The Australian Open: Early Round
2007 Australian Open: Second Life

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Since our website was down over the weekend and things got backed up here, and because it is now early Sunday and what I was going to write about is ancient history, I may as well talk about those feisty Americans down under. You remember the Americans, they were the ones many people wrote off before the tournament even started. We were injured, we were aging, we were just a mess, the sport was dying in America, blah blah blah.

Well, lo and behold, as the Australian Open reached its first weekend of play there were a handful of Americans left alive. Mardy Fish started the proceedings on opening day with his upset of Number Four seed Ivan Ljubicic and he’s just kept on going. I thought Fish could face Roddick in the quarterfinals. Now they will, because Fish took out another higher-ranked player yesterday, Spain’s David Ferrer. Fish jumped out to a two set lead only to see it melt away. Like the other David here, namely Nalbandian, Ferrer likes to do things the tough way. He had to come back from five sets in his prior match against Stepanek and now he was threatening to do the same thing against Fish. But Fish hung in and won in four sets, 6-1, 7-6(4), 2-6, 7-5. Good work guy, I don’t think you stand much chance against your buddy Andy Roddick but it is great to see you here. It will be Fish’s first grand slam quarterfinal match.

Robby Ginepri played well early and made it into the first weekend before succumbing to fellow American James Blake. Ginepri is kind of the B version of Blake, he can do a lot of the same things shot-wise but Blake does it bigger and more consistently. Blake has been stellar, I am picking him to be in the final next Saturday against Federer.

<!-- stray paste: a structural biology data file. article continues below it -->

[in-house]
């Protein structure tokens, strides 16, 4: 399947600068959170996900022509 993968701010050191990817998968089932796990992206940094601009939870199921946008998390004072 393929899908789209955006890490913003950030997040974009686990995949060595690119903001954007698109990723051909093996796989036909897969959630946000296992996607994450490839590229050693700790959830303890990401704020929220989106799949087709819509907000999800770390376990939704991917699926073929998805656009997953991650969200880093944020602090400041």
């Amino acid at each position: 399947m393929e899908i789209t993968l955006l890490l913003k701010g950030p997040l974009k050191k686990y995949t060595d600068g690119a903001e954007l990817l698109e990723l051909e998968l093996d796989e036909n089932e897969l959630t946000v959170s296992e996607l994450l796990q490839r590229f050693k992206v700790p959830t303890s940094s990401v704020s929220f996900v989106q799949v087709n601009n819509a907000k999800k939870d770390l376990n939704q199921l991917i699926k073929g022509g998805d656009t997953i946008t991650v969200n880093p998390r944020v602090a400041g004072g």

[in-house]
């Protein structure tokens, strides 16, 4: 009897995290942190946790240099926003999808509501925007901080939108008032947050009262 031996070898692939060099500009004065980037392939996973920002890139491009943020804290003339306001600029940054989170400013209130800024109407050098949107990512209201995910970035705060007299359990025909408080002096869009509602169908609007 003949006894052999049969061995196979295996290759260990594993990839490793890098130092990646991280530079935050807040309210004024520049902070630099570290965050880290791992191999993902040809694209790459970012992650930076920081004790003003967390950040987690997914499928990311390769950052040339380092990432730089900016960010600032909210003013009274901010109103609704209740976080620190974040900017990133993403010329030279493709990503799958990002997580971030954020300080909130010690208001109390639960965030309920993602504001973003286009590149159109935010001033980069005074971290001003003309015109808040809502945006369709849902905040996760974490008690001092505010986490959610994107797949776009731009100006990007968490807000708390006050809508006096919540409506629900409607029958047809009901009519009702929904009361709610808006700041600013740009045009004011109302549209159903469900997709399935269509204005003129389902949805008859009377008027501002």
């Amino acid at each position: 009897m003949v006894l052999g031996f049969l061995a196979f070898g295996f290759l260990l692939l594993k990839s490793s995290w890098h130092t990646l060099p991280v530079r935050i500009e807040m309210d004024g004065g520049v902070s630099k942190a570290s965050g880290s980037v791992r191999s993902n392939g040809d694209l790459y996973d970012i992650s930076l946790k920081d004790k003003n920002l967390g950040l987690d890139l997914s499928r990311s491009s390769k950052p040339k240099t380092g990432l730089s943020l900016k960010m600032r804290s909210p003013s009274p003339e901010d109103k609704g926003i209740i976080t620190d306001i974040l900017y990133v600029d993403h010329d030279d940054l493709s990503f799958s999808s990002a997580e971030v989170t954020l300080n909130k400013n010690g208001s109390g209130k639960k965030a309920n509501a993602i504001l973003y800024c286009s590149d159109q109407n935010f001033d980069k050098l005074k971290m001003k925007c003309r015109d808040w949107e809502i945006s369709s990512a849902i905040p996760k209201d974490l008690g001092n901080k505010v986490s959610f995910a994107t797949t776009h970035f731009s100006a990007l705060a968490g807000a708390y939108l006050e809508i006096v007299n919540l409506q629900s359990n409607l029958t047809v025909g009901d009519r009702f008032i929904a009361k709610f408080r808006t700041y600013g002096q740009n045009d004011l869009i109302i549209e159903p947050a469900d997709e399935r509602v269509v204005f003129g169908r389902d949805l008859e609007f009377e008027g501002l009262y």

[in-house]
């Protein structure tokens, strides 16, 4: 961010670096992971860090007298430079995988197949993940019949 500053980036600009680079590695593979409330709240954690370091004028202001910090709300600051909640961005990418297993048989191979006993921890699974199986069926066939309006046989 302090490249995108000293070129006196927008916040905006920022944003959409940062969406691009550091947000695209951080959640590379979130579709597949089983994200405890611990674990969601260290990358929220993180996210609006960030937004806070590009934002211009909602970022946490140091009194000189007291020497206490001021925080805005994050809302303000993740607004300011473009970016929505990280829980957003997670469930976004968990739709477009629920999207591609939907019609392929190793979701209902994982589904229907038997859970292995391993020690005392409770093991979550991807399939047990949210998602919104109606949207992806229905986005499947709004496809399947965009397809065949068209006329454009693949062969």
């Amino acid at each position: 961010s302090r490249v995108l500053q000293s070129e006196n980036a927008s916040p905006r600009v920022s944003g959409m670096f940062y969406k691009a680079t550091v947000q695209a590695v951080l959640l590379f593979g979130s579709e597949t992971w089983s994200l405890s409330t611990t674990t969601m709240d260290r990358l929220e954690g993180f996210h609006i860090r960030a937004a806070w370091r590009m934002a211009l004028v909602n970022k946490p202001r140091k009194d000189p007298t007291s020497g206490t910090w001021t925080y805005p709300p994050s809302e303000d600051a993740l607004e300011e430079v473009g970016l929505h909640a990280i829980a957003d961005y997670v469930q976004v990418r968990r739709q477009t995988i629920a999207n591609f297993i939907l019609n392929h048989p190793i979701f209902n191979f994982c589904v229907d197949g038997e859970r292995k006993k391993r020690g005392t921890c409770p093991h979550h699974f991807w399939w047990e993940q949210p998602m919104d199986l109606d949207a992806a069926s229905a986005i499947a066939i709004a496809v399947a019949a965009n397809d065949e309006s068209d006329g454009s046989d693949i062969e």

After his match Blake said, “Going for my shots on set points, it shows just how close tennis is, how quickly it can change, how close all the guys are on tour. ‘Cause if you change literally two points in that whole match, it’s a completely different match. If he wins the set points in the first set, four set points in the second, any one of those goes a different way, that’s a whole new match.”

That observation certainly applied to Andy Roddick in his ferocious matches against Marat Safin and Mario Ancic. They were two of the best matches of his career. The key for Roddick’s matches has not been his serve so much as his return of serve and his ability to make his backhand more of a weapon, especially going up the line. Funny how these two things have become keys for all the other players here. The court is playing faster this year so the servers have an advantage again, and that means their opponents have to find ingenious new ways to return the firepower. Taking care of your serve and going after the returns were the marching orders of the day.

There was really not much between Ancic and Roddick. Both had their chances. Roddick had a bit more gas late in the match, he got an early break in the fifth set and preserved it with serving that got more powerful as the match went along. The key stat was this: Andy guarded his serve better. Ancic broke his serve only 5 of 14 chances while Roddick broke him 3 of 4 times. Roddick had an astonishing 60 winners to only 33 errors, but Ancic was not far behind with 52 winners to 19 errors. Incredibly good-looking power tennis from two of the biggest servers in the game. How nice to see guys actually rushing the net again!